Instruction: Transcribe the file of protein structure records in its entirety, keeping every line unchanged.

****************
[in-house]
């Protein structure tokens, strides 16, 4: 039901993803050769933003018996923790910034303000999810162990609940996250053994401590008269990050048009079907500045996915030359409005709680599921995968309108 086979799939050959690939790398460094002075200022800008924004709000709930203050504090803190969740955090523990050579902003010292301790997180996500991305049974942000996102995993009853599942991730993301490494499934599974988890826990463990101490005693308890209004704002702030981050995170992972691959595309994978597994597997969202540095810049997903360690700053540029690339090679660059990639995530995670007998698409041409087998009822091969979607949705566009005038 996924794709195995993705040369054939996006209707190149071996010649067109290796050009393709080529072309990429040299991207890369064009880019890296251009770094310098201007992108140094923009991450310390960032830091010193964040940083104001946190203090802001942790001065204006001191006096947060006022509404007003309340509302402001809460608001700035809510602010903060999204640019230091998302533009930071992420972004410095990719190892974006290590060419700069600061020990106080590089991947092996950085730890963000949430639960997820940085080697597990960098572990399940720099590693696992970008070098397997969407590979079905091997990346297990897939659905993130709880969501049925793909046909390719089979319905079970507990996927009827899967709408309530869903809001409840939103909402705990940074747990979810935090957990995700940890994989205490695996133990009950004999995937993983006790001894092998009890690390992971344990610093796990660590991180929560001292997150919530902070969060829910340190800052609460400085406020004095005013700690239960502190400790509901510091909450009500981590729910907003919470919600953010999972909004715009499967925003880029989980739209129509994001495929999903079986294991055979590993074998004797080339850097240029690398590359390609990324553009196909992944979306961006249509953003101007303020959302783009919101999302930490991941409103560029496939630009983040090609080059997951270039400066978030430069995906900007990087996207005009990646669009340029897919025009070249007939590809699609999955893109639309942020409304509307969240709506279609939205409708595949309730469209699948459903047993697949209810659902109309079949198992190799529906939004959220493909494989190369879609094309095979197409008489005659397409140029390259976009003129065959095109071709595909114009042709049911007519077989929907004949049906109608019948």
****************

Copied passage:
[in-house]
């Protein structure tokens, strides 16, 4: 039901993803050769933003018996923790910034303000999810162990609940996250053994401590008269990050048009079907500045996915030359409005709680599921995968309108 086979799939050959690939790398460094002075200022800008924004709000709930203050504090803190969740955090523990050579902003010292301790997180996500991305049974942000996102995993009853599942991730993301490494499934599974988890826990463990101490005693308890209004704002702030981050995170992972691959595309994978597994597997969202540095810049997903360690700053540029690339090679660059990639995530995670007998698409041409087998009822091969979607949705566009005038 996924794709195995993705040369054939996006209707190149071996010649067109290796050009393709080529072309990429040299991207890369064009880019890296251009770094310098201007992108140094923009991450310390960032830091010193964040940083104001946190203090802001942790001065204006001191006096947060006022509404007003309340509302402001809460608001700035809510602010903060999204640019230091998302533009930071992420972004410095990719190892974006290590060419700069600061020990106080590089991947092996950085730890963000949430639960997820940085080697597990960098572990399940720099590693696992970008070098397997969407590979079905091997990346297990897939659905993130709880969501049925793909046909390719089979319905079970507990996927009827899967709408309530869903809001409840939103909402705990940074747990979810935090957990995700940890994989205490695996133990009950004999995937993983006790001894092998009890690390992971344990610093796990660590991180929560001292997150919530902070969060829910340190800052609460400085406020004095005013700690239960502190400790509901510091909450009500981590729910907003919470919600953010999972909004715009499967925003880029989980739209129509994001495929999903079986294991055979590993074998004797080339850097240029690398590359390609990324553009196909992944979306961006249509953003101007303020959302783009919101999302930490991941409103560029496939630009983040090609080059997951270039400066978030430069995906900007990087996207005009990646669009340029897919025009070249007939590809699609999955893109639309942020409304509307969240709506279609939205409708595949309730469209699948459903047993697949209810659902109309079949198992190799529906939004959220493909494989190369879609094309095979197409008489005659397409140029390259976009003129065959095109071709595909114009042709049911007519077989929907004949049906109608019948």